I went to get my hair cut Friday. My old stylist had moved and I had to use someone new which always makes me a little nervous. Not only about whether or not they will do a good job on my hair, but also whether or not our personalities will hit it off. Thankfully both turned out well, I liked my haircut and I liked the stylist. She’s a young mother of two with a blended family that includes two more children – so four kids all under the age of 11! During our conversation it came up that we homeschool, and that I teach nutrition classes. She’s already on board with the idea that kids should eat real food and not a lot of packaged foods or drive-thru meals. I told her the one thing that still surprises me when I talk to moms’ groups was just how many adults don’t know how to do anything in the kitchen beyond microwaving something out of a package. She got quiet for a little bit and then confessed “I do that a lot more than I probably should. It’s just that who has time to cook?” I agreed that time was a big factor for a lot of people and that the best thing I ever did was to teach my son to cook starting when he was very young so that by six years old he could scramble eggs and make toast and now, at age 15, he can make entire meals, even concocting new dishes (mostly spicy and involving onions and/or bacon). My stylist grew thoughtful and said “My older daughter is 8 and she keeps asking to help me, she wants to stir things when I’m cooking, but I’ve never let her do it yet. Maybe I should start.” um…YES!!
As soon as your children are old enough to follow simple directions they are old enough to begin helping out in the kitchen. My sister, Amy, has done a super job with this. My 16 yr old nephew and 13 yr old niece are both very handy in the kitchen, you can watch Lucy make guacamole in this video. The two younger girls are also on their way with the 2nd grader making scrambled eggs, cinnamon toast and emptying the dishwasher while the 3 yr old is ready to wash any fruits or vegetables, use a childsafe knife to cut things into cubes, and to help her big sister make muffins. Do our kids cook because we homeschool? I don’t think so because I know non-homeschooling families whose children can cook, do laundry and help around the house and the yard – but I find homeschooling families are often more purposeful about it frequently including these kinds of tasks in the daily lessons. “Life Skills” are vital for any young person.
As parents we are charged with the responsibility of raising up our children to be ready to enter the world equipped to be vital, useful members of society. I loved the story my friend, Nicole, told me about her then 9yr old son. They have a family tradition of Dad making pancakes every Saturday morning, and not from a mix either. Like us, they grind grain to make freshly milled flour (see more here). When they were preparing for a new baby the 9yr old said “Don’t worry, I’m going to make the pancakes now.” He’d been helping his dad all along and felt confident enough to take over the job, including using the grain mill, to make the Saturday pancakes for his brothers and sisters while Dad was helping with the new baby. It’s been his job ever since! And just this weekend Amy was able to take a friend on a surprise overnight birthday trip leaving her kids behind to cook all the meals, clean up, and take care of the animals (yes, Dad was still at home, but the kids kept the homestead running), without worrying too much about them burning the house down or eating pop-tarts three meals a day.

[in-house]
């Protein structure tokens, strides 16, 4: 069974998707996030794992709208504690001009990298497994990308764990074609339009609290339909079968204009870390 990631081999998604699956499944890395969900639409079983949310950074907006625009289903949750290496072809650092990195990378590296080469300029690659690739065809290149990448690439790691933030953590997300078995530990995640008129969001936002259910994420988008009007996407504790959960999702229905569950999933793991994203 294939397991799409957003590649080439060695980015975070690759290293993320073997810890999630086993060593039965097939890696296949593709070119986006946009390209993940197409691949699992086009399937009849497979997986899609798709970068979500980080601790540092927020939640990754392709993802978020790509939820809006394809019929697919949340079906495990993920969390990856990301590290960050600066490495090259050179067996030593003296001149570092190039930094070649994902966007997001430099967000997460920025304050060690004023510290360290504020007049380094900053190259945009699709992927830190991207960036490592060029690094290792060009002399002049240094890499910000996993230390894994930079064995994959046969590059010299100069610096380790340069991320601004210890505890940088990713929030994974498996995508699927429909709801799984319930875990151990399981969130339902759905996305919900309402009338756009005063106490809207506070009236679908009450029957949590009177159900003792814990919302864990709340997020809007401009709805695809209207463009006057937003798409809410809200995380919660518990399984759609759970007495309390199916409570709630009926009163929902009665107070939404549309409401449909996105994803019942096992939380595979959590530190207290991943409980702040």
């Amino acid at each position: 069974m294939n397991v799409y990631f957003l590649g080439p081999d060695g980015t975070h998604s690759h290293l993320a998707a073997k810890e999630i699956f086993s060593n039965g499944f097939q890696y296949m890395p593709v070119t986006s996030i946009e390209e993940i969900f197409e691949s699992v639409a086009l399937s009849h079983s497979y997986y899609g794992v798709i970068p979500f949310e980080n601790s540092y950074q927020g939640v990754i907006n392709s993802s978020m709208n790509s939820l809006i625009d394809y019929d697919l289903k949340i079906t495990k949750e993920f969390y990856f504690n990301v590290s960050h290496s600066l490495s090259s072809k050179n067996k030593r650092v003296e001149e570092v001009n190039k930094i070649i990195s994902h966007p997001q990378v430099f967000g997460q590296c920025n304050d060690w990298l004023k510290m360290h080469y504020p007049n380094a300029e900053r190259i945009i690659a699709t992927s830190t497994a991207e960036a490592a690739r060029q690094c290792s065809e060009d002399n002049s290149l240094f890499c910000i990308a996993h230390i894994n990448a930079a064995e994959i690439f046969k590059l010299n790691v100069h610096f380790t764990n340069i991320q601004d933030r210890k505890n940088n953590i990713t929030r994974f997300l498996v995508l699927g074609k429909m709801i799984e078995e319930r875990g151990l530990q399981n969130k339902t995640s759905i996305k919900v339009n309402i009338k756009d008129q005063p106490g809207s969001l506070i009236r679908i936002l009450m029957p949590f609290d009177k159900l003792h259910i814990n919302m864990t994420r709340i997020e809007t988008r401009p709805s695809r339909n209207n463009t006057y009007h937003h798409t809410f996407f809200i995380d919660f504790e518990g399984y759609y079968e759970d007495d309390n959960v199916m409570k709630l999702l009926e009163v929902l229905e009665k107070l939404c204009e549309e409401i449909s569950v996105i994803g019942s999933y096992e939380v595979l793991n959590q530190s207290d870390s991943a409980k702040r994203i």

Sue Gregg, an amazing woman and author of at least eight real food cookbooks, has a page on her website called Cooking With Children where she shares more than 40 different cooking tasks and recipes parents can do with their children starting as young as 3 yrs old. As soon as kids can read they can follow simple written recipes and begin to cook independently. Encourage them to help you make out menus for the week’s meals that include foods they can prepare. Soon you can give them responsibility over one meal per week, and then one week per month. I think there should be a requirement for high school graduation that the child must be able to plan for, shop, and prepare breakfast, lunch and dinner for at least one week. They have to do it for real when they’re out on their own, why not give them the skills and knowledge of how to do it the right way? Consider it just one more investment in their future – and in the future of their family, their children (your grandchildren!)
Deuteronomy 6:7 And thou shalt teach them diligently unto thy children, and shalt talk of them when thou sittest in thine house, and when thou walkest by the way, and when thou liest down, and when thou risest up.
*Post Script to this blog: I’d like to give a shout-out to GNOWFGLINS Traditional Foods cooking courses. Both my teens are taking the Fundamentals I course as part of their weekly schooling this fall in our homeschool. There are several courses to choose from and they are self-directed so the children can move along at their own pace.
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